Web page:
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How the spectrum auction could shake up Canada’s wireless industry

Rogers alone accounted for 62 per cent of the auction’s total proceeds, spending $3.3-billion.

Tim Fraser/The Globe and Mail

It took only 24 minutes for Rogers Communications Inc. to launch its investor relations blitz.

As Industry Minister James Moore announced the long-awaited results of its wireless spectrum auction in Ottawa on Wednesday, Canada's largest wireless carrier was preparing to take its own message to Bay Street.

Mr. Moore began speaking at about 5:20 pm ET, stunning industry watchers with the revelation that Ottawa would earn an eye-popping $5.27-billion from auctioning off the 700-MHz frequency – far more than analysts expected and making it the most profitable spectrum auction in Canadian history.

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Rogers alone accounted for 62 per cent of the auction's total proceeds, spending $3.3-billion. Fearing a backlash from investors, the company e-mailed a detailed backgrounder to analysts at 5:44 p.m., minutes after Mr. Moore wrapped up his press conference.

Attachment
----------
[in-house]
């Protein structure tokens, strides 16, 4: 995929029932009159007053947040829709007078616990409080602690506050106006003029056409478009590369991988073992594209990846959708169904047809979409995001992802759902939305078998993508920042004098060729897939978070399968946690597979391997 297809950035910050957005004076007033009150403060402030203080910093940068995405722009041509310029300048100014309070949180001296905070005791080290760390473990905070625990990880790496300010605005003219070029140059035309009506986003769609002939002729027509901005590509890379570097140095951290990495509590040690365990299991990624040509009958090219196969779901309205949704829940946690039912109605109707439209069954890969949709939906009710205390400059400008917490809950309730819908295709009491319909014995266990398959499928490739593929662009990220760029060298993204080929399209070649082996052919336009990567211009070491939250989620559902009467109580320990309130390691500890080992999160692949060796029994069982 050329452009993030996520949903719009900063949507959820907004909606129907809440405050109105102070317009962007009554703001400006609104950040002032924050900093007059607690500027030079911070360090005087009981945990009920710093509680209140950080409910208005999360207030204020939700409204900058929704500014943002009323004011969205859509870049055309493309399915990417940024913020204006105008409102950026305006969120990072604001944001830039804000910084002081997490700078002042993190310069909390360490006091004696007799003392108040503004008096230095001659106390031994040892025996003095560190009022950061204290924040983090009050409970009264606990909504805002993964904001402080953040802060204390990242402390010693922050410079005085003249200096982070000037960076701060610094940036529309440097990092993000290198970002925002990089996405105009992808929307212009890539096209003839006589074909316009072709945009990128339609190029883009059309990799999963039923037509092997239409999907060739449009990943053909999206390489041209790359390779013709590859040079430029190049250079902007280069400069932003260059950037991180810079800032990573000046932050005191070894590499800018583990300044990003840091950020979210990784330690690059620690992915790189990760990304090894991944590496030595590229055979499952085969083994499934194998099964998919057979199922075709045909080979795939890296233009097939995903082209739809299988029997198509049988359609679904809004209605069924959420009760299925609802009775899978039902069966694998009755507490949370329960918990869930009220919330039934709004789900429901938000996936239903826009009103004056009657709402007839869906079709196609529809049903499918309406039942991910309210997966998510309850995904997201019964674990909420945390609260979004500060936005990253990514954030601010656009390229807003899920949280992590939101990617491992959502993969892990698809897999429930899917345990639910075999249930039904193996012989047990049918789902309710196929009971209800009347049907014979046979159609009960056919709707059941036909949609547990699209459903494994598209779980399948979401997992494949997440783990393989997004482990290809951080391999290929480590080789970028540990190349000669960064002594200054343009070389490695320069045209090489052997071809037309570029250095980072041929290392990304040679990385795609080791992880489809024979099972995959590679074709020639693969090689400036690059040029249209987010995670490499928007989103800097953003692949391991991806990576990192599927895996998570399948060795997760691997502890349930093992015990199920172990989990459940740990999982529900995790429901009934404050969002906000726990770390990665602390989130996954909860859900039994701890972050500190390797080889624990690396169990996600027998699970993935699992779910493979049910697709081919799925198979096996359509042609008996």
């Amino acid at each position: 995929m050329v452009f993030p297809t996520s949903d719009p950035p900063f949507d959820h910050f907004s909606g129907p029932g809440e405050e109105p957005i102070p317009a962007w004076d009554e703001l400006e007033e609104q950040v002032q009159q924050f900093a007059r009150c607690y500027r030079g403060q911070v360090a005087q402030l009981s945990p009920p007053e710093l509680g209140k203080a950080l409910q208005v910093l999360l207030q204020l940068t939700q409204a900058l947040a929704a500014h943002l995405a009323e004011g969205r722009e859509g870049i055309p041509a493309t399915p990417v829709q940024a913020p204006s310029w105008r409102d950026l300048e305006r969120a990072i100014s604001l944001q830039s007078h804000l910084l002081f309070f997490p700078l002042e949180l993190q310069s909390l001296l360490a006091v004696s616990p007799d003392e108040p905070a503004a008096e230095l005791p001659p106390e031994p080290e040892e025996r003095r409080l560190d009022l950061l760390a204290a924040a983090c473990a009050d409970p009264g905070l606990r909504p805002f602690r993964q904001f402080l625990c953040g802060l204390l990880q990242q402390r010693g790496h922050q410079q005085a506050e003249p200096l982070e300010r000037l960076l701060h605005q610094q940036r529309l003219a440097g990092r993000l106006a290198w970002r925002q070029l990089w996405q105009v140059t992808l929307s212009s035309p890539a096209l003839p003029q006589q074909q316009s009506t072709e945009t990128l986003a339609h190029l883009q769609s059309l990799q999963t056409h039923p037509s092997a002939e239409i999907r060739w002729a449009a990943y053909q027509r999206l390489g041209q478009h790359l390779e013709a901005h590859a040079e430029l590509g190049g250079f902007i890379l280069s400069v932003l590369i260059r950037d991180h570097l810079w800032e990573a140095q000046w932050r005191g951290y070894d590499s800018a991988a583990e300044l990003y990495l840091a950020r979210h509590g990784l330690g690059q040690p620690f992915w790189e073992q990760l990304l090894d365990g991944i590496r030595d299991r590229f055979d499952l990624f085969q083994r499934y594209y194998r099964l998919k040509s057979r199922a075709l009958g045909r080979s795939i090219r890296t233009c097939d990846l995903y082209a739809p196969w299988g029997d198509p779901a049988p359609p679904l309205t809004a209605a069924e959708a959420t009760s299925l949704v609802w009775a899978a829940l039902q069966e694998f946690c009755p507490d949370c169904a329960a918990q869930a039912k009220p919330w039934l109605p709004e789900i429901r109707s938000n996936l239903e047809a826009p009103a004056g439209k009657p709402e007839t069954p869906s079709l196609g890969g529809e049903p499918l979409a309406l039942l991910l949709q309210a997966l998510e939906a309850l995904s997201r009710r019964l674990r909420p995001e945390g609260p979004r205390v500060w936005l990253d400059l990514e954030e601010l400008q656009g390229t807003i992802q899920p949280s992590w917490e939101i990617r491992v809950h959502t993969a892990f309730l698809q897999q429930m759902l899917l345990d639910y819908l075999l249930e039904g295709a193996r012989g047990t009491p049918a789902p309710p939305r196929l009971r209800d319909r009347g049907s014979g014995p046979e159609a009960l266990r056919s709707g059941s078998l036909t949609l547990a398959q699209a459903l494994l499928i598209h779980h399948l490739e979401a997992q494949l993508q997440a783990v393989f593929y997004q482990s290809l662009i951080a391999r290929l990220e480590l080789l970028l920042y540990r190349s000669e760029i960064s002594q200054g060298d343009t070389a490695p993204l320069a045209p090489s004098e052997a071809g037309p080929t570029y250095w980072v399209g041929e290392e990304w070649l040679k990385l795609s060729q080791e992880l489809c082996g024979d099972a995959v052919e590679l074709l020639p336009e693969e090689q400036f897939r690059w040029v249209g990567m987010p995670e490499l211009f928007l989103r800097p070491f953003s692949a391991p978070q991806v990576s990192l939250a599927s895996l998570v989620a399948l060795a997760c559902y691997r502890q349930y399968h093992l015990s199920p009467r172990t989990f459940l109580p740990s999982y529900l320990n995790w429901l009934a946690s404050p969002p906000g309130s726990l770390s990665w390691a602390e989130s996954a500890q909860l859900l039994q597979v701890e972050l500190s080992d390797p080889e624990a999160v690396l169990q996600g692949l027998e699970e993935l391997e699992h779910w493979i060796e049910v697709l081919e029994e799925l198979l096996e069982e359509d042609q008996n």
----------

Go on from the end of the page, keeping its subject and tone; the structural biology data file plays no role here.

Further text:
Spanning more than three typed pages, the document was a detailed defence of the company's bidding strategy, designed to nullify concerns that the company overpaid for 700-MHz licences, which are designed to give faster wireless speeds and improve coverage for the 28 million Canadians who subscribe to wireless service.

"Please don't forward, post or otherwise share this," reads the document, which was obtained by The Globe and Mail.

"Rogers won exactly what you'd expect us to go after – which is twice as much prime spectrum as almost anyone expected – and paid prices that are in line with recent and historical 700-MHz [auction] precedents in the U.S." Rogers said its spending came "within a few percentage points of what our valuation models had indicated and were approved internally before the auction began." (Despite those assurances, Rogers shares dropped sharply when the market opened on Thursday morning before snapping back.)

The spectrum auction's final numbers are huge – and so, too, will be its impact on the $20-billion Canadian wireless industry.